Lower Demand Increases Chance of a Pullback in Crude Oil Prices


If interest rates go even lower—and the wave of re-setting subprimes ensures the Fed will have plenty to worry about—how much higher might the oil price go? And will it prompt OPEC to begin pricing oil in a currency that’s not falling apart faster than a leper in a dodgem car?

There are probably more questions than answers today, especially about oil. The cost of production for a barrel of Saudi crude is around US$7, if we recall correctly. For lower grade Russian crude buried under Siberian perma-frost, it’s closer to US$12. Either number is a long way from US$81. Is oil part of the melt-up bubble too? Hmmn.

Mike Rothman, the former Chief Energy strategist at Merrill Lynch, told US financial weekly Barron’s over the weekend that he reckoned oil is headed to US$45. He says new supply is coming along, demand growth has slowed, and high prices have prompted two predictable marketplace reactions, substitution and conservation.

“I don’t think people are aware that demand has really fallen off so much,” Rothman told Barron’s. “The rate of global oil-demand growth has really slowed pretty dramatically since ’04. I’ve had to make a large downward revision for the second quarter, and it looks like I am going to have to make another one for the third quarter. A chart of the OECD [Organization for Economic Cooperation and Development] countries shows demand growth has been negative, with the exception of a small gain in the second quarter; that’s the first time since 2005 that there’s been some growth in demand, and it was modest. That’s the worst showing since the ’80-’82 recession.”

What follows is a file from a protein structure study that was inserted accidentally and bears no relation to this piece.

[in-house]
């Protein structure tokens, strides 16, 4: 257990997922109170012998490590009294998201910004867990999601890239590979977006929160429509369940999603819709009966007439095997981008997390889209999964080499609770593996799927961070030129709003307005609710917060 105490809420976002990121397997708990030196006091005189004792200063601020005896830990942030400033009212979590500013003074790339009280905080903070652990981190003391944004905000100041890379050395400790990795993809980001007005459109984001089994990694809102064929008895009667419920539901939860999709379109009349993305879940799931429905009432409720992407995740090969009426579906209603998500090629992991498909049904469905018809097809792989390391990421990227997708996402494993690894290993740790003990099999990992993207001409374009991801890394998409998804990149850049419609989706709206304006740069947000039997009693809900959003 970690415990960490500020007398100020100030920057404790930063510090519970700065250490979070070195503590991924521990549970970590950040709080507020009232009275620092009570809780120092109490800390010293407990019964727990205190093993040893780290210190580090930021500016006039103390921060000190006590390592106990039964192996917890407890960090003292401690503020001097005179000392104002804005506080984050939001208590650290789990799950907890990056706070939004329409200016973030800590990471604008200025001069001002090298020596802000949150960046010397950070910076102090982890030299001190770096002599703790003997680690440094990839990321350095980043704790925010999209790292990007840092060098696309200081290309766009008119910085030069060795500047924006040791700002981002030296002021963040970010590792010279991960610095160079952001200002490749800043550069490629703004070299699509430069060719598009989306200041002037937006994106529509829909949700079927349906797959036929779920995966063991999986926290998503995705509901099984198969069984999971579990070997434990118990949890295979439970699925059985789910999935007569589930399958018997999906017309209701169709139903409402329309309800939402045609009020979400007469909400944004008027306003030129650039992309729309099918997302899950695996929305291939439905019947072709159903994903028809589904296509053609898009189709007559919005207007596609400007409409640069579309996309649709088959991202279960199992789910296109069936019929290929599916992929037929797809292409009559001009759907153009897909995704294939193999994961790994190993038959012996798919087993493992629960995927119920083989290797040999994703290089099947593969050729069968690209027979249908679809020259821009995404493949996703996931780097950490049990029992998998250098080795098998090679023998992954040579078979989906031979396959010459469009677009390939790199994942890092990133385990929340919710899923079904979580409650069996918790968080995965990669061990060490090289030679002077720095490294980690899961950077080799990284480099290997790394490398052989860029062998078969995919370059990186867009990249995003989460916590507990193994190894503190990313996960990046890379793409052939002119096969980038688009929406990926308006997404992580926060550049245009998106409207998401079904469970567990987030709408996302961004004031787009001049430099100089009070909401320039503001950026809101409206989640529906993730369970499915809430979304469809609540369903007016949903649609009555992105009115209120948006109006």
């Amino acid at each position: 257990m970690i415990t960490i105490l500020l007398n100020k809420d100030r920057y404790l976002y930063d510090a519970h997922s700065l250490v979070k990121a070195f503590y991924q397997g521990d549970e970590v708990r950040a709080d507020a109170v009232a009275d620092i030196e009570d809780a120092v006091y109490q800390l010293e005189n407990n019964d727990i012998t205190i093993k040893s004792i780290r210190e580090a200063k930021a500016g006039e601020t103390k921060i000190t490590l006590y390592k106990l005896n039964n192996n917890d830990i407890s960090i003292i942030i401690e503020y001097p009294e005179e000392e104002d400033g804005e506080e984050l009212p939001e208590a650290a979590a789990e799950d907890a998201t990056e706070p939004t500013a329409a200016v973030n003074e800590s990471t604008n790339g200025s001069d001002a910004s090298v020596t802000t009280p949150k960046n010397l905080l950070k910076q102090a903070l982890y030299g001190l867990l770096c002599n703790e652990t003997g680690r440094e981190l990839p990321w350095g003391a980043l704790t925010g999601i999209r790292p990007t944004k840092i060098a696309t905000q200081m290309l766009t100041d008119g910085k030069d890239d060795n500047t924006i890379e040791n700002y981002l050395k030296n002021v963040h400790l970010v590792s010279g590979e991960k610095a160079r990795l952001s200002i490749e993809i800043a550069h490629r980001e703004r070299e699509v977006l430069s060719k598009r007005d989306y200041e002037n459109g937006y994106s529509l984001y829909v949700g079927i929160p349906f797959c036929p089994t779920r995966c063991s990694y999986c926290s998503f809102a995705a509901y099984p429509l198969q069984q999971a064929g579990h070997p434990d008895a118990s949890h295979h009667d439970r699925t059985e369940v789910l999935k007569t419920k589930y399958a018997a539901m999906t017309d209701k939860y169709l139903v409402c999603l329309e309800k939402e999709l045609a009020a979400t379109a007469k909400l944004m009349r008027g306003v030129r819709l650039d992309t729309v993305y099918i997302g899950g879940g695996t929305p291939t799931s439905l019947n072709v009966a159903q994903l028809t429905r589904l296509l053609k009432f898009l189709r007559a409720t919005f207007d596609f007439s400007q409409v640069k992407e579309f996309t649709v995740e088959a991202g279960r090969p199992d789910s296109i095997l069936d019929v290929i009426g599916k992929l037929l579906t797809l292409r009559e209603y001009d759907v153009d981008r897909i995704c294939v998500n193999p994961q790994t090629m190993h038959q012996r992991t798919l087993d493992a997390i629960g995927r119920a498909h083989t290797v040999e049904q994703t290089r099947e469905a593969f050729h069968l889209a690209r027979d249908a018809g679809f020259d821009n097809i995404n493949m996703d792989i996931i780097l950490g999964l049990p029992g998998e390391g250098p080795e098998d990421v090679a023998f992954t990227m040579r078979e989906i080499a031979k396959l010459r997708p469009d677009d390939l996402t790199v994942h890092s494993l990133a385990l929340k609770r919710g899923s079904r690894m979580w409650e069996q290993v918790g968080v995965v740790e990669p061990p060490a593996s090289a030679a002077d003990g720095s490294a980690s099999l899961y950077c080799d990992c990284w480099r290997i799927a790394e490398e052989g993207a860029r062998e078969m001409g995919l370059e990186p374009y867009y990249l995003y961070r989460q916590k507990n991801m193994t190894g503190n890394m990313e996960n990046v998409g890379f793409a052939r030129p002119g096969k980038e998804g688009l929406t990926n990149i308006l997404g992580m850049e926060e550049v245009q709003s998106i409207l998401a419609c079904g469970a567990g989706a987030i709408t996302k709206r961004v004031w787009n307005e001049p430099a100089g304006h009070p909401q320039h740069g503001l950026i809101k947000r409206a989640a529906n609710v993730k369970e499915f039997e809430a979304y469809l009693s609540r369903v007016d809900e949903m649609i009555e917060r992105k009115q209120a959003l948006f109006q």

Did he mention recession? With Japan headed toward recession and America already in one, you’d expect both to be bearish for oil demand. And then there’s that bit about high prices being the cure for high prices. If US$80 oil doesn’t take the edge off demand, what will it take? US$100 oil?

Leaving aside the declining dollar’s influence on oil prices, it’s probably a good time for energy bulls to seriously consider the chances of a pullback in oil prices—even if oil and energy stocks are still in a long-term bull market. For the Aussie energy sector, Woodside’s (ASX:WPL) US$55 billion deal with China is about as good a news item as you can get.

Woodside is trading just below its 52-week high of US$47.89. It wouldn’t surprise us to see Woodside make a new high 52-week high today on the back of the rate cut and the move in oil. And after that…a correction.

In making these predictions, we’re trying to figure out the current inter-market relationships between asset classes like cash, gold, stocks, bonds, and oil.

Those relationships are never cut and dried. But they used to be much clearer than they are today. US stocks, for example, absolutely love the rate cuts. But if you’re investing in US stocks from abroad, the dollar’s morose reaction means what you’d gain from the rise of the Dow, you’d give back with the decline of the dollar.

Again, it’s not as cut and dried as we describe. But what we’re getting at is that with so many variables affecting your total return as an investor, it’s best to break Occam’s razor and keep it simple. That means seriously considering gold’s role in a fiat currency world gone mad.

Dan Denning
The Daily Reckoning Australia

Dan Denning
Dan Denning examines the geopolitical and economic events that can affect your investments domestically. He raises the questions you need to answer, in order to survive financially in these turbulent times.

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9 years 1 month ago

An institution might well reduce oil holdings at these levels,though there is a significant difference between an organisation and the small investor.One doesn’t drive a car,the other does.Like insurance,you hope you’ll never need it.What do you guys call it?-Yes a hedge.

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